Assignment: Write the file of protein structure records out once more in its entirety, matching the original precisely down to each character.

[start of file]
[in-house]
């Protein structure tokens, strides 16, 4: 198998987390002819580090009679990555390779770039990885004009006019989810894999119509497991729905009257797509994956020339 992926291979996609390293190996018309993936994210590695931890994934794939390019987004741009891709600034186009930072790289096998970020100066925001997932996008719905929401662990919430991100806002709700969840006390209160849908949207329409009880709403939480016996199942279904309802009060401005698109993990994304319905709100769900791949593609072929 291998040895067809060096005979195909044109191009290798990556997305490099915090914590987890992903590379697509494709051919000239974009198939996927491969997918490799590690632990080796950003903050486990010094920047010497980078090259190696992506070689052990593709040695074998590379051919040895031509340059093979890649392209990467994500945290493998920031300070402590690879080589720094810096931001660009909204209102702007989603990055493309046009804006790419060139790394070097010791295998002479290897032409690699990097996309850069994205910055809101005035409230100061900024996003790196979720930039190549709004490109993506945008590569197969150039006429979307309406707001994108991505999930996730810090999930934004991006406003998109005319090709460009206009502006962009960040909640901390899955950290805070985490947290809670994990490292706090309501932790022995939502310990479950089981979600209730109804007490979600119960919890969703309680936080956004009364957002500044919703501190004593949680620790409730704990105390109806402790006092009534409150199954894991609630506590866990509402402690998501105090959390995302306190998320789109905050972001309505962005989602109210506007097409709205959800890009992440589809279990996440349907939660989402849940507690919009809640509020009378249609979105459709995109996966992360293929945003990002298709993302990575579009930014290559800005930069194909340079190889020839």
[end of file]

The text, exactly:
[in-house]
């Protein structure tokens, strides 16, 4: 198998987390002819580090009679990555390779770039990885004009006019989810894999119509497991729905009257797509994956020339 992926291979996609390293190996018309993936994210590695931890994934794939390019987004741009891709600034186009930072790289096998970020100066925001997932996008719905929401662990919430991100806002709700969840006390209160849908949207329409009880709403939480016996199942279904309802009060401005698109993990994304319905709100769900791949593609072929 291998040895067809060096005979195909044109191009290798990556997305490099915090914590987890992903590379697509494709051919000239974009198939996927491969997918490799590690632990080796950003903050486990010094920047010497980078090259190696992506070689052990593709040695074998590379051919040895031509340059093979890649392209990467994500945290493998920031300070402590690879080589720094810096931001660009909204209102702007989603990055493309046009804006790419060139790394070097010791295998002479290897032409690699990097996309850069994205910055809101005035409230100061900024996003790196979720930039190549709004490109993506945008590569197969150039006429979307309406707001994108991505999930996730810090999930934004991006406003998109005319090709460009206009502006962009960040909640901390899955950290805070985490947290809670994990490292706090309501932790022995939502310990479950089981979600209730109804007490979600119960919890969703309680936080956004009364957002500044919703501190004593949680620790409730704990105390109806402790006092009534409150199954894991609630506590866990509402402690998501105090959390995302306190998320789109905050972001309505962005989602109210506007097409709205959800890009992440589809279990996440349907939660989402849940507690919009809640509020009378249609979105459709995109996966992360293929945003990002298709993302990575579009930014290559800005930069194909340079190889020839």